• Fountains. A public fountain might have coins in it, and maybe you can take them without anyone raising a fuss about it. It's worth a try, isn't it?
    • Glint. No adventurer ignores a glint. A glint in the sand or a glint in the bushes means there's something shiny to take. Maybe it's a key, a needle, a fishhook, ... or maybe it's a coin. Examine the glint, dig in the sand, or search the bushes and find out what it is.
    • Crack in the Pavement. Examine any suspicious ground or floor. It's easy to miss seeing a crack in the pavement (or sidewalk or floorboards) in the first place, and there might be a coin hidden inside the crack. If you can't take the coin with your fingers, you might need to take it using tweezers or a magnet.
    • On the street. There's no trick in picking up money on the street, but if it wasn't there on your first visit to the location, you might be fooled into thinking the location isn't worth visiting again.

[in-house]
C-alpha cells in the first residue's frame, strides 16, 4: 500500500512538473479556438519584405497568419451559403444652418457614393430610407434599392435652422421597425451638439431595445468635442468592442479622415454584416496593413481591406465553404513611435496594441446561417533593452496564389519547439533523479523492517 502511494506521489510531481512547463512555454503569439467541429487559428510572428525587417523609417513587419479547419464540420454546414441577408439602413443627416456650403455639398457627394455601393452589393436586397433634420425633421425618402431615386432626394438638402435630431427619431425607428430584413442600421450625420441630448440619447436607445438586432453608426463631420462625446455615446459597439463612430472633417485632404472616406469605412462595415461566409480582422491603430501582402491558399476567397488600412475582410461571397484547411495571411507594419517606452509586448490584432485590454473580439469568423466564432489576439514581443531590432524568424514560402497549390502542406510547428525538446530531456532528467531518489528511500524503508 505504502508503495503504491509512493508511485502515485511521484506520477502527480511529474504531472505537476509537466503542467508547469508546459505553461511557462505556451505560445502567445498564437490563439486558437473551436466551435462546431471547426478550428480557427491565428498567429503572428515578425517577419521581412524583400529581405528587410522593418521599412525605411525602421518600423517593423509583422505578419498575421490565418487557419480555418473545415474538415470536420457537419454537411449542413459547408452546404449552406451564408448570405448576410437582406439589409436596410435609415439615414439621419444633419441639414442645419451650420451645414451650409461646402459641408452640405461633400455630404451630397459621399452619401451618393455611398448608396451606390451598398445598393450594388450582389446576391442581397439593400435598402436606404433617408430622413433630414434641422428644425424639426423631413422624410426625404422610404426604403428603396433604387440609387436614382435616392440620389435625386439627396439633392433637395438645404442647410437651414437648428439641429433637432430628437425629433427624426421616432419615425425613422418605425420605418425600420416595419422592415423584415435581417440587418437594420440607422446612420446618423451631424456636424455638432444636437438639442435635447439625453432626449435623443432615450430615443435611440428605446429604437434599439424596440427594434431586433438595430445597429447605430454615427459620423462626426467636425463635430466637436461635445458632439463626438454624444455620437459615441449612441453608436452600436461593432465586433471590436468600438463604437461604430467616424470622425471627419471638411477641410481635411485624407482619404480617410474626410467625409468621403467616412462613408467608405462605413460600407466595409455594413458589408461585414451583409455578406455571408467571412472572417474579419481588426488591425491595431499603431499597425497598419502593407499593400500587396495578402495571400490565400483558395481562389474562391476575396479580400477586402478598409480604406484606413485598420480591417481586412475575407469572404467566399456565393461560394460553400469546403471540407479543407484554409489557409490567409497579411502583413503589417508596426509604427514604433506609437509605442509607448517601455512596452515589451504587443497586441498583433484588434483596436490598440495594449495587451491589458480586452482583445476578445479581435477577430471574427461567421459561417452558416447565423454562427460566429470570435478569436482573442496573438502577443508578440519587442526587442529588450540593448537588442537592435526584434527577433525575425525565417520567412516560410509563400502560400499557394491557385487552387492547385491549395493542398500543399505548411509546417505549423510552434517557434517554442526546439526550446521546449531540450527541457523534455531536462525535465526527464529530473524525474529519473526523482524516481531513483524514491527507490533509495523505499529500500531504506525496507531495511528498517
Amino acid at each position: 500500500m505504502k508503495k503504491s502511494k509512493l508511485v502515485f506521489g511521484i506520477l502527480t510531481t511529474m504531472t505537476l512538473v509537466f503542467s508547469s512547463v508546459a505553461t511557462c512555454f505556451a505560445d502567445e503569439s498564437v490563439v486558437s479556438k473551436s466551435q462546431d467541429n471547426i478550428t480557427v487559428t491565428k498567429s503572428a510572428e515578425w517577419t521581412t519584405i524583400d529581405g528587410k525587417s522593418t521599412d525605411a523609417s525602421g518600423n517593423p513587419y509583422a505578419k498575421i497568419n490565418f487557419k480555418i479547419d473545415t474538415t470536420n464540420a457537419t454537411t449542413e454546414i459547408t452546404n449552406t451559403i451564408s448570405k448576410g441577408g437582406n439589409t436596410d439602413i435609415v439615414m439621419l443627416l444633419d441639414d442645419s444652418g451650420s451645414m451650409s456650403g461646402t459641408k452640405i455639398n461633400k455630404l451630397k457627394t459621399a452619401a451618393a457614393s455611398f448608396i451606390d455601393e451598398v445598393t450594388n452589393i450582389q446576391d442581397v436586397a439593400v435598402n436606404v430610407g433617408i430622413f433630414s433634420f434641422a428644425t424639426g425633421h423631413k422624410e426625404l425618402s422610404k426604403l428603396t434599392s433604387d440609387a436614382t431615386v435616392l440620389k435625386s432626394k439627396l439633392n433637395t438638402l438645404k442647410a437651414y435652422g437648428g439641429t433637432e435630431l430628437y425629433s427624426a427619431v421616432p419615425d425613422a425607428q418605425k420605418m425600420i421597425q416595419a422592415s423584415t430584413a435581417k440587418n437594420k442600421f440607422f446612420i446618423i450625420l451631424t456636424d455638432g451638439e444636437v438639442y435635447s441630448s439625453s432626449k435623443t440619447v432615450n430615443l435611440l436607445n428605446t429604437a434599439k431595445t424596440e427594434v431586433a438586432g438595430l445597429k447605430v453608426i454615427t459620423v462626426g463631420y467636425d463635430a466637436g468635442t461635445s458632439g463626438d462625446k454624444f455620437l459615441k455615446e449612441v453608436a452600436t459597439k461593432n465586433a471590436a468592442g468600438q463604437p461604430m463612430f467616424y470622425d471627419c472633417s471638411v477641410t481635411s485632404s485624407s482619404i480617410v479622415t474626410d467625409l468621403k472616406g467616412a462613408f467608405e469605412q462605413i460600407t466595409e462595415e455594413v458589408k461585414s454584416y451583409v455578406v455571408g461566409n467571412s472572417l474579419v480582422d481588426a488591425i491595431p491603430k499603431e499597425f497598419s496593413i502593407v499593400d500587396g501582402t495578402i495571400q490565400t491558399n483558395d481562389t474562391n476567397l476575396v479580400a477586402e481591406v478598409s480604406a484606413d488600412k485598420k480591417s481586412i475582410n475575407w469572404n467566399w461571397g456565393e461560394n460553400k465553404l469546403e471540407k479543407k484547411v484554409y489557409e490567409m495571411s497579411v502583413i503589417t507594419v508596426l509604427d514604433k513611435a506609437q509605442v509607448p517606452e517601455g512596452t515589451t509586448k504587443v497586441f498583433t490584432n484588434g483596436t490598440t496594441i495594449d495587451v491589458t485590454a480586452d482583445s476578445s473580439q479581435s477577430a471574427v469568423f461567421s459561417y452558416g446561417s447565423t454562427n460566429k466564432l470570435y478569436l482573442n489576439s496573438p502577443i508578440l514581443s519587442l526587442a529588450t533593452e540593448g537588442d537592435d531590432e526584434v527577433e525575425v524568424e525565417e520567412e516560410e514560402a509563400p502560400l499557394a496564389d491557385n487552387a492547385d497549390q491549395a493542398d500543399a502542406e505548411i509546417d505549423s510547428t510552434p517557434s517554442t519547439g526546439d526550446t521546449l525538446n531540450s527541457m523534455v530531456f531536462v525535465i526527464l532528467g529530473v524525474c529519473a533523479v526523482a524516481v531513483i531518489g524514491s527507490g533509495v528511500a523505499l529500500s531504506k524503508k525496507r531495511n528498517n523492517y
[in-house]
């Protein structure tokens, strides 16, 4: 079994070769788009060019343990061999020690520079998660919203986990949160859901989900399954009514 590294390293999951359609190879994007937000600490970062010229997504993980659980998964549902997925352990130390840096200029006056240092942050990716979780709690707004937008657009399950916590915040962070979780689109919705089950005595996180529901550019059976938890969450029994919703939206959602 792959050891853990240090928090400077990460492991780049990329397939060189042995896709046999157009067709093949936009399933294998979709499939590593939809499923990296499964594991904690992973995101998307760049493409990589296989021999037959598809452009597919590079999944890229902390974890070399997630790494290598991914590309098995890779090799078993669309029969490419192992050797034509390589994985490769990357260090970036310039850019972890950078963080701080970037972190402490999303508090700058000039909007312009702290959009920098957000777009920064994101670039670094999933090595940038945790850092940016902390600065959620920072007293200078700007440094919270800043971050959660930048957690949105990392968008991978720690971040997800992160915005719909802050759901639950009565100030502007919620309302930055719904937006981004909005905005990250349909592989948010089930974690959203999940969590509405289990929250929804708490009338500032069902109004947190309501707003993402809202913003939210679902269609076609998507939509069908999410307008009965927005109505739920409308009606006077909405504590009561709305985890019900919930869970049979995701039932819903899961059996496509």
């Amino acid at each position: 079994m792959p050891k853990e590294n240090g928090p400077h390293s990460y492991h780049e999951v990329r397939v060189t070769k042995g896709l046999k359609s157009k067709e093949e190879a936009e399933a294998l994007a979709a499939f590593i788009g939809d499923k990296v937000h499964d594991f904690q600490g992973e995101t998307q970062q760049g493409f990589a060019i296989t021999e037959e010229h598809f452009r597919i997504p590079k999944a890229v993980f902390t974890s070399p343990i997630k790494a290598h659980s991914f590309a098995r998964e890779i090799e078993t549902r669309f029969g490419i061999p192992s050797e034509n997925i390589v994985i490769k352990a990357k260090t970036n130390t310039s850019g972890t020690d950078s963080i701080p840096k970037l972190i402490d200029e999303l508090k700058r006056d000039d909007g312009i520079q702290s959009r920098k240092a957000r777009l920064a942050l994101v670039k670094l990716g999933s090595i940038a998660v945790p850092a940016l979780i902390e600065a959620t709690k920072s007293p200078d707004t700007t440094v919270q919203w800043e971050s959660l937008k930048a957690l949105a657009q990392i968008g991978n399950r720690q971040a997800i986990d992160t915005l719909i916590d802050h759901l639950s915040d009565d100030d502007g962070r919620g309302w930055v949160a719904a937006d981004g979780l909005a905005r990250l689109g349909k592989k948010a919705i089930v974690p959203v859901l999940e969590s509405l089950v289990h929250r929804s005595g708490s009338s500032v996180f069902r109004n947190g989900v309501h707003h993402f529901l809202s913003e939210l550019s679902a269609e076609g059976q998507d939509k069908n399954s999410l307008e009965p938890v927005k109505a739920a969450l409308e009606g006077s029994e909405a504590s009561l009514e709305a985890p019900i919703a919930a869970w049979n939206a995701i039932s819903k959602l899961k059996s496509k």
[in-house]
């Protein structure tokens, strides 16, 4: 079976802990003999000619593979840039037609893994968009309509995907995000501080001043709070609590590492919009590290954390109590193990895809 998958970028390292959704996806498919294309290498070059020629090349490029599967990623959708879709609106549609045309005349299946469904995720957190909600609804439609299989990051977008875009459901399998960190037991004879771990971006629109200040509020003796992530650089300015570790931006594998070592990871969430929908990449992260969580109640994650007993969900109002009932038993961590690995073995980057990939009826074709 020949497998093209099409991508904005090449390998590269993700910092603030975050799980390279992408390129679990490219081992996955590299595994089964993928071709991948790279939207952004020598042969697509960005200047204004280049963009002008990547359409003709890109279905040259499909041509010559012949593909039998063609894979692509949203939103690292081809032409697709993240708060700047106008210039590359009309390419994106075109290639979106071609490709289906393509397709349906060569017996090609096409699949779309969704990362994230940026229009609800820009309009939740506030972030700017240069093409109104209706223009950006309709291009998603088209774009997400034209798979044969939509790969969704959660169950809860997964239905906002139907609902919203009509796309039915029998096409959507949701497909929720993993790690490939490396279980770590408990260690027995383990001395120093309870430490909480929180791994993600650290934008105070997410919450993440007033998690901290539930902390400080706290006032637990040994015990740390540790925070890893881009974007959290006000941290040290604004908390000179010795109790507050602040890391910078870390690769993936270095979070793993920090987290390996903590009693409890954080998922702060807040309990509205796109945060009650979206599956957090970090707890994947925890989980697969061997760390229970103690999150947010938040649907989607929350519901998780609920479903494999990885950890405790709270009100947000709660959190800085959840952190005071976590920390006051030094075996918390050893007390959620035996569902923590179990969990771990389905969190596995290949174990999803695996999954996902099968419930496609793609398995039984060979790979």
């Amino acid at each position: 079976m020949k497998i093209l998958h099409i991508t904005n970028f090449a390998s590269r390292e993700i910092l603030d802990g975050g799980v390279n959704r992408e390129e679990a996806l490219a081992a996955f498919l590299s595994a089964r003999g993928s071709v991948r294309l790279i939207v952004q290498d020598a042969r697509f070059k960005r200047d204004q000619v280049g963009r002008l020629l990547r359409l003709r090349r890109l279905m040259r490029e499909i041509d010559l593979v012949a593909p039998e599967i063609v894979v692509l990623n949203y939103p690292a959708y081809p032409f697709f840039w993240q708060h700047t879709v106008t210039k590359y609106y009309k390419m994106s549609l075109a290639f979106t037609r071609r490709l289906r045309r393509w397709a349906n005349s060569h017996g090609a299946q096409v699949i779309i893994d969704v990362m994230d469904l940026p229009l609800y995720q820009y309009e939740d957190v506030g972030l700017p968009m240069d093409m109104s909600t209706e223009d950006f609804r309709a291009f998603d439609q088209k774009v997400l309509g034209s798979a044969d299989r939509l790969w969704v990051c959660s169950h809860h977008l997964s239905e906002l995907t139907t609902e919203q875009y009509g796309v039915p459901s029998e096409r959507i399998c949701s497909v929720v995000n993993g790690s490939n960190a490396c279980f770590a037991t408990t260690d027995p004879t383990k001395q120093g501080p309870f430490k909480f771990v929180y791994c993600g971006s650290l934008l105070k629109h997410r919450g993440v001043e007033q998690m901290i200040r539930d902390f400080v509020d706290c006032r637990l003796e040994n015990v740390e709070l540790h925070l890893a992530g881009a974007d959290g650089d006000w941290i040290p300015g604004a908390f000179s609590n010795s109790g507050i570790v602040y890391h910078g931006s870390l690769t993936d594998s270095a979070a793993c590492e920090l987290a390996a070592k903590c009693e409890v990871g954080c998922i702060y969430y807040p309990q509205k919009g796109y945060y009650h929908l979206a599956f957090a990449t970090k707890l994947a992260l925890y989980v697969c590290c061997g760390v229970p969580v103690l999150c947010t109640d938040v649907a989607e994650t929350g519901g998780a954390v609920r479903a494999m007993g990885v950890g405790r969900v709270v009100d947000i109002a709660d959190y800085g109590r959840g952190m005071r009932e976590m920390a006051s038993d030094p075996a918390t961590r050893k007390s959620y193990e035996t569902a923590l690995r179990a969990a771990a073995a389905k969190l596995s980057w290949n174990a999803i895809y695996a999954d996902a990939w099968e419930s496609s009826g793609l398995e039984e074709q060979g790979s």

• Gambling. Gambling is a big topic by itself, and in real life, it's only a money maker for the house since the odds favor it. In an IF game, however, either the gambling favors you because you're the hero, or game will allow you to cheat somehow. Cheating can take many forms. For example, with a slots machine: (1) have a good luck charm, like a four-leaf clover, (2) put a magnet on or under the machine, (3) open the machine, and fiddle with its settings, (4) get an accomplice to enter the machine, (5) find and use a secret panel in a nearby room that controls the machine, (6) knock out a too tall support pillar from underneath the casino so it isn't 'crooked' any more, (7) use SAVE and RESTORE or UNDO until you get a favorable result.